Back Creek is a 59.5-mile-long (95.8 km) tributary of the Potomac River that flows north from Frederick County, Virginia, to Berkeley County in West Virginia's Eastern Panhandle. Back Creek originates along Frederick County's border with Hampshire County, West Virginia, at Farmer's Gap in the Great North Mountain. Its name reflects its location to the west of North Mountain. The perspective of colonists from the east in the 18th century led them to call it "Back Creek", because it lay to the back of North Mountain.
Tomahawk is an unincorporated community on Back Creek in Berkeley County, West Virginia. The community is named for a nearby series of springs in the shape of a tomahawk. The community includes the historic Tomahawk Presbyterian Church, established c. 1745, and its adjacent community cemetery, which has gravestones dating to the late 18th century. The community lies 9.5 miles from Martinsburg.
Will Rogers Shrine of the Sun, also known as Will Rogers Shrine, is a commemorative tower and chapel on Cheyenne Mountain in Colorado Springs, Colorado. It is named after Will Rogers, the American humorist, who died in a plane crash in Alaska in 1935 during construction of the shrine. It is also a tomb for the remains of Spencer Penrose – who built many of the city's prominent properties, including the neighboring Cheyenne Mountain Zoo and The Broadmoor resort – and his wife Julie. Completed by Penrose in 1937, the shrine is a 100 feet (30 m), five story observation tower that overlooks The Broadmoor, Colorado Springs, and Garden of the Gods.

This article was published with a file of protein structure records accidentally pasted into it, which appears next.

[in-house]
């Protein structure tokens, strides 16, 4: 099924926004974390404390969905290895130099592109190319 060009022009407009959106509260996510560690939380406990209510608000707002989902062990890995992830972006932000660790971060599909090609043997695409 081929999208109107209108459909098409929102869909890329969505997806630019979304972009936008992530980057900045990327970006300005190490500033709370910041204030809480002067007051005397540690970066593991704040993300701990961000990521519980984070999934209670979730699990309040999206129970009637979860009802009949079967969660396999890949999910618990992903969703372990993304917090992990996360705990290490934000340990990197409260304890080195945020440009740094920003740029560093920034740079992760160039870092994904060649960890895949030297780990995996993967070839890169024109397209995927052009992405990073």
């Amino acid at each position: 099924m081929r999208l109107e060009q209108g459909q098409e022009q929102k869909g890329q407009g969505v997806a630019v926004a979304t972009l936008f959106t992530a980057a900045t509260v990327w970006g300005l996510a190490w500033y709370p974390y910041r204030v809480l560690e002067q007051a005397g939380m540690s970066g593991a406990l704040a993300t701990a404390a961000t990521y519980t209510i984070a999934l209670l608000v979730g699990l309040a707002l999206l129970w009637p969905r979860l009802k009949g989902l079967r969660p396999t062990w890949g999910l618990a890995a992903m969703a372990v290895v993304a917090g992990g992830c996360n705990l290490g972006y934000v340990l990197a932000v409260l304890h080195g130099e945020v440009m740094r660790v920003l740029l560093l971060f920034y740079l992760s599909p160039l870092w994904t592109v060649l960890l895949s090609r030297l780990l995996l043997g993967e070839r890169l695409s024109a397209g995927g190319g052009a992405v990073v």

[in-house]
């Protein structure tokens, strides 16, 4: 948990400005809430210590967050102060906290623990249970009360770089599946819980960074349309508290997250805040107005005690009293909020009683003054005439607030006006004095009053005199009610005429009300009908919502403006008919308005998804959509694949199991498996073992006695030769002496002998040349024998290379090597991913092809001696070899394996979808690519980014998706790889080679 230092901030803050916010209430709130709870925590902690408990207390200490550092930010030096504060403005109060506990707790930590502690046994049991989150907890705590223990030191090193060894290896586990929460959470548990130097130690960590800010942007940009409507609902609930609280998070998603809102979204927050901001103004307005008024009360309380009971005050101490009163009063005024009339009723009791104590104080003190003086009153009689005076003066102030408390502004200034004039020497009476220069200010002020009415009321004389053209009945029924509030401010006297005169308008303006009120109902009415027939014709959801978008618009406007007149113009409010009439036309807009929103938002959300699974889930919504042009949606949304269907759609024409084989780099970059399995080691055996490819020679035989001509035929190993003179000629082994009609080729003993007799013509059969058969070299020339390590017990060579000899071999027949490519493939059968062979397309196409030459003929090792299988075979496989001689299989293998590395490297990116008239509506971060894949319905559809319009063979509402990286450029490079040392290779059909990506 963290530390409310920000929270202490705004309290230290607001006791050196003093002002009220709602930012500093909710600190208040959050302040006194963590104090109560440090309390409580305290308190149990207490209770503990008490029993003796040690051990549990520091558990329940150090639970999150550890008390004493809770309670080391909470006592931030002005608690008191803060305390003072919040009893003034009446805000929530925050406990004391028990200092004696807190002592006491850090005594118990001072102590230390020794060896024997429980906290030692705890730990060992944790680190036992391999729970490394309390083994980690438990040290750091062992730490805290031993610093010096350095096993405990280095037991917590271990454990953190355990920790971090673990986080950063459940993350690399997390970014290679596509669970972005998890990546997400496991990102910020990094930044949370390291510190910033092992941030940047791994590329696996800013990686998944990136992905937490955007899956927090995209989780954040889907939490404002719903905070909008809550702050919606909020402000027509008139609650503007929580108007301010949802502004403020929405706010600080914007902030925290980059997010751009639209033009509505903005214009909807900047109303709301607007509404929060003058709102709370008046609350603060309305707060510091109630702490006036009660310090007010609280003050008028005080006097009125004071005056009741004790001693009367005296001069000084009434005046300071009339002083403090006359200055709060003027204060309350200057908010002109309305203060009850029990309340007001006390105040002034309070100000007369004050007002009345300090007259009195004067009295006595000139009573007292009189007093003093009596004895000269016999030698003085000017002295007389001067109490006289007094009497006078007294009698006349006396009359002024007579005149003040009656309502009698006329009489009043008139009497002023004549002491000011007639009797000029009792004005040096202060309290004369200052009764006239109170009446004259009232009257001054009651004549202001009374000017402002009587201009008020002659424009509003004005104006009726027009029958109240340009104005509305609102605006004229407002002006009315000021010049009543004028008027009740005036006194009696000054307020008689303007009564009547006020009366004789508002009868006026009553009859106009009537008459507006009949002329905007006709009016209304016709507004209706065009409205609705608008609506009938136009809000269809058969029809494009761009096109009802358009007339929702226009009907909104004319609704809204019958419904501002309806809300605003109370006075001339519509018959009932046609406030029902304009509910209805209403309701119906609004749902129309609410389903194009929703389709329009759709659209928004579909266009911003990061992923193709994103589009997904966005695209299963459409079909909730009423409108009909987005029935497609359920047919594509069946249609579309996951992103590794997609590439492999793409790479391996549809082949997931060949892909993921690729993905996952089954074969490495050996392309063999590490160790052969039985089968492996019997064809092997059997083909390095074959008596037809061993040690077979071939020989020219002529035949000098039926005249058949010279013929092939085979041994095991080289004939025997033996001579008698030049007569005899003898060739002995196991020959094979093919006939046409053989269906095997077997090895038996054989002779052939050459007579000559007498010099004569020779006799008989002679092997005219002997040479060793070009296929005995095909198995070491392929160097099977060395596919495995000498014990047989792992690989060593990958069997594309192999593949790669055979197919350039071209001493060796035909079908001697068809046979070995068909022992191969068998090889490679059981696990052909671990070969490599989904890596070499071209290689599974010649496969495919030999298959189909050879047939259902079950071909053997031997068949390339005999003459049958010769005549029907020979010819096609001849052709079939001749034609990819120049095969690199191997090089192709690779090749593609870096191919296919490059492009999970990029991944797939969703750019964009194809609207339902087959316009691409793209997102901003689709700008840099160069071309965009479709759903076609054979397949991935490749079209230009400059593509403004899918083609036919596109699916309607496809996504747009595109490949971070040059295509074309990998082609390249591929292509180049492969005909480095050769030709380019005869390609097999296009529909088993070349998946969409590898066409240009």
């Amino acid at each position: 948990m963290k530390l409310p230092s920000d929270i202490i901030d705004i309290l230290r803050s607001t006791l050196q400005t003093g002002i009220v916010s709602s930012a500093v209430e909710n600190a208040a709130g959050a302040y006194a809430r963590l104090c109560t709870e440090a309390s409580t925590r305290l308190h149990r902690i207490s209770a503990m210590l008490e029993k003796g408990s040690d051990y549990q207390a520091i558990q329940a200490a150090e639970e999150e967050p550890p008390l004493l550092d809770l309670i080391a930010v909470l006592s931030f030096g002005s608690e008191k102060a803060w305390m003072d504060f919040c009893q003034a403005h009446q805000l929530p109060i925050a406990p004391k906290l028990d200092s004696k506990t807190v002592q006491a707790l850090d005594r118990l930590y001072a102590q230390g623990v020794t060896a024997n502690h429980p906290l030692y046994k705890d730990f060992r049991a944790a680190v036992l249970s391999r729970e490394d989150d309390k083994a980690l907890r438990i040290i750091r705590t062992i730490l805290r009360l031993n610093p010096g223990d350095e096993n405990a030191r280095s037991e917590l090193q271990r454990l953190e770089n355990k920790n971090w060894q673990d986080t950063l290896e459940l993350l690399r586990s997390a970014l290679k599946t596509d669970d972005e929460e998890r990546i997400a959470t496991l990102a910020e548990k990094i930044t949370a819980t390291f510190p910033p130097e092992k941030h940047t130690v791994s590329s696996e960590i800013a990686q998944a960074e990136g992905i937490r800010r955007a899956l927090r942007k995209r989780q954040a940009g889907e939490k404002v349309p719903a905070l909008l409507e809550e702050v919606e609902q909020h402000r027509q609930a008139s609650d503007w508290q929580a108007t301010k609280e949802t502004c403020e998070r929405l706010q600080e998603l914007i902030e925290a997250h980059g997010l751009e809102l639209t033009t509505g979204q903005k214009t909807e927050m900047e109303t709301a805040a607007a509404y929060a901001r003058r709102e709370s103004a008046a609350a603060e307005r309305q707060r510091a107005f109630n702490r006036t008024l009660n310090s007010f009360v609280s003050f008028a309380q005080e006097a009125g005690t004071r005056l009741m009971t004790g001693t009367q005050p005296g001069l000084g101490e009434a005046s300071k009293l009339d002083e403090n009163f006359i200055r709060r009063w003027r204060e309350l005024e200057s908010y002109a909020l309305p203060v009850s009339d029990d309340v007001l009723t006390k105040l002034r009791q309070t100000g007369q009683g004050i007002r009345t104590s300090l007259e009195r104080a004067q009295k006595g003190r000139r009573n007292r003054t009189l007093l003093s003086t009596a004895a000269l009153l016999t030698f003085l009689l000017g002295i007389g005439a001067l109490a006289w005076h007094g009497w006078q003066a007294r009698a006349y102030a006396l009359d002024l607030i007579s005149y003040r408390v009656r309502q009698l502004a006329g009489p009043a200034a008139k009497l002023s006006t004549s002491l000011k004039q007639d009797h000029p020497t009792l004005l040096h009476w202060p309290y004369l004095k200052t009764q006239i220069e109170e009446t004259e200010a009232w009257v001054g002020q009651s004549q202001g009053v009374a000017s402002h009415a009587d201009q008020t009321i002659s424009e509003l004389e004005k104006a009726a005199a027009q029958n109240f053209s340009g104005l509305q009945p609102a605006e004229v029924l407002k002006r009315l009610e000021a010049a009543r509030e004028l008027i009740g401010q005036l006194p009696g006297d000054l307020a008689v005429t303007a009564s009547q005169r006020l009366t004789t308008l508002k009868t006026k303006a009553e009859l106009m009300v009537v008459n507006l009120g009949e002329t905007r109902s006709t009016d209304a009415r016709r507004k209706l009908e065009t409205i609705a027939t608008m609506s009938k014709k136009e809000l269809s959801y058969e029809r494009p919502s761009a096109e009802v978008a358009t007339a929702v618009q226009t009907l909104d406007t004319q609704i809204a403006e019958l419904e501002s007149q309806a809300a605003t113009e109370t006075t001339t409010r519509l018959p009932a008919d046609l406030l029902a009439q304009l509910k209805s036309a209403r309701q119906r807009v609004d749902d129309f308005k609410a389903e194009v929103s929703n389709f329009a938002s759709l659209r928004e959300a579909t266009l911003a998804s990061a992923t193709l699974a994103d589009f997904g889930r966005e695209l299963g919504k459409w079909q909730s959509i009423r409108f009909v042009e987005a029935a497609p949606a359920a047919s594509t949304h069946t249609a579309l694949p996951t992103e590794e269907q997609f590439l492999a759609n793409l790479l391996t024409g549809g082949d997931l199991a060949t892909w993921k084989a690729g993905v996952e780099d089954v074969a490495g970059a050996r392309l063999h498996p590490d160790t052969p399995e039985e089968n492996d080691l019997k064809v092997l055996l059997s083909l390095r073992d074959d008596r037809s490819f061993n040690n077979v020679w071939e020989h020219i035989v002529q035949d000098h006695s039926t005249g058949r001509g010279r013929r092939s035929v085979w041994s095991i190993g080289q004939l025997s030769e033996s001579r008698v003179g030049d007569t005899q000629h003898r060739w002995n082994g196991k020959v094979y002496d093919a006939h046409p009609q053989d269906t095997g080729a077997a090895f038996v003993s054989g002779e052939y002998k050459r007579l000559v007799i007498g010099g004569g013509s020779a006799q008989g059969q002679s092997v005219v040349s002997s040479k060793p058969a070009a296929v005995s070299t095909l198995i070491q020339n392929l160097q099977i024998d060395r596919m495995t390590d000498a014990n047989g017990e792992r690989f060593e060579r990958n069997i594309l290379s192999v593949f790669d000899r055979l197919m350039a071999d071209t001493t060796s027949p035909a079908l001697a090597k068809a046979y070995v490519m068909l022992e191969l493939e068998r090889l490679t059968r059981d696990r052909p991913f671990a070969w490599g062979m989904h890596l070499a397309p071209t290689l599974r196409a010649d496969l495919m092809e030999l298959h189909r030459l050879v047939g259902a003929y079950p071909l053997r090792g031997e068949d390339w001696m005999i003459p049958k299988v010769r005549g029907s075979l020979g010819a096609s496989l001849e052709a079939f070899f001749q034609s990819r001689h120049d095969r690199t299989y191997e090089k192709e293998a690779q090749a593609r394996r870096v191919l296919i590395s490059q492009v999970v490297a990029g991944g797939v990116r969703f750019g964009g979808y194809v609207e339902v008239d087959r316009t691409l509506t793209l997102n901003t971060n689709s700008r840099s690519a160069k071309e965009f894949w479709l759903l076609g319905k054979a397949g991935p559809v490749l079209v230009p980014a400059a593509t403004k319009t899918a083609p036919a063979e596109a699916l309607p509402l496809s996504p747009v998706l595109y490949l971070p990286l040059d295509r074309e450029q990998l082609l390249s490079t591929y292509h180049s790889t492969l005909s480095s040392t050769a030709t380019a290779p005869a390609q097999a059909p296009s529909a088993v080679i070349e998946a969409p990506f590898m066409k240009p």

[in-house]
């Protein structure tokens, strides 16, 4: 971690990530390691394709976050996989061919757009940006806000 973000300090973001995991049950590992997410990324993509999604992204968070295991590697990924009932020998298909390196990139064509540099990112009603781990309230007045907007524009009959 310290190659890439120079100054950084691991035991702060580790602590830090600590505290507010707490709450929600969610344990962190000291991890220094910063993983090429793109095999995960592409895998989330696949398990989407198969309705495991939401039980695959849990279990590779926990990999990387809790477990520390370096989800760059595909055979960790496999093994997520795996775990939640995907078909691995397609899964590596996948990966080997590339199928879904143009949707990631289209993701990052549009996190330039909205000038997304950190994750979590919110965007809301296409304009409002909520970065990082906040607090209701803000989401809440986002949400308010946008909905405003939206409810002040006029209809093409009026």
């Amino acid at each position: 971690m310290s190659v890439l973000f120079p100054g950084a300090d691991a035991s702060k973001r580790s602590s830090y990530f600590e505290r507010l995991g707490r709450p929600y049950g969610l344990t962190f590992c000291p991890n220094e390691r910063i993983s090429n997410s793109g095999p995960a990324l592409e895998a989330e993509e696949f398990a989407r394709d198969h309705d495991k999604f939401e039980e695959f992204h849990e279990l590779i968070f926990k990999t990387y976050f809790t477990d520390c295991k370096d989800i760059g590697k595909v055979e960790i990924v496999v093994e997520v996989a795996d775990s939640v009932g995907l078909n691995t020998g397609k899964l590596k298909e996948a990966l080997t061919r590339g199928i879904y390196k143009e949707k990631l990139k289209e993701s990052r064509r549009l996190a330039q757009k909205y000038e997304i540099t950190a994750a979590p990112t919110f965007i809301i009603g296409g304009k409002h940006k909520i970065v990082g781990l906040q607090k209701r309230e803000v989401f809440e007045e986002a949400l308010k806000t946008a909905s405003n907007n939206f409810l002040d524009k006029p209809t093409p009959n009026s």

The W.H. Bickel Estate is a 2½ story stone mansion built between 1928 and 1930 on the outskirts of Parkersburg, West Virginia. The 1,800-square-foot (170 m2) building has a rectangular main section and a wing to the East. It is known for its architecture and ghost that reportedly haunts the area. The main house is rich with woodwork, including intricately inlaid walnut and maple floors with geometric patterns, wood mantels, partial wainscoting on all three floors, 15 light French doors on the first floor, solid maple arched doors on the second floor, built-in china cabinets, crown molding in all main rooms, and original finish wood casement windows with roll down screens and brass hardware. There are five gas fireplaces with marble or stone hearths in the main house and two staircases, including a circular walnut and maple main staircase. The ceilings are coved on the second and third floors, and the third floor contains a ballroom or “dance hall” stretching twenty eight feet.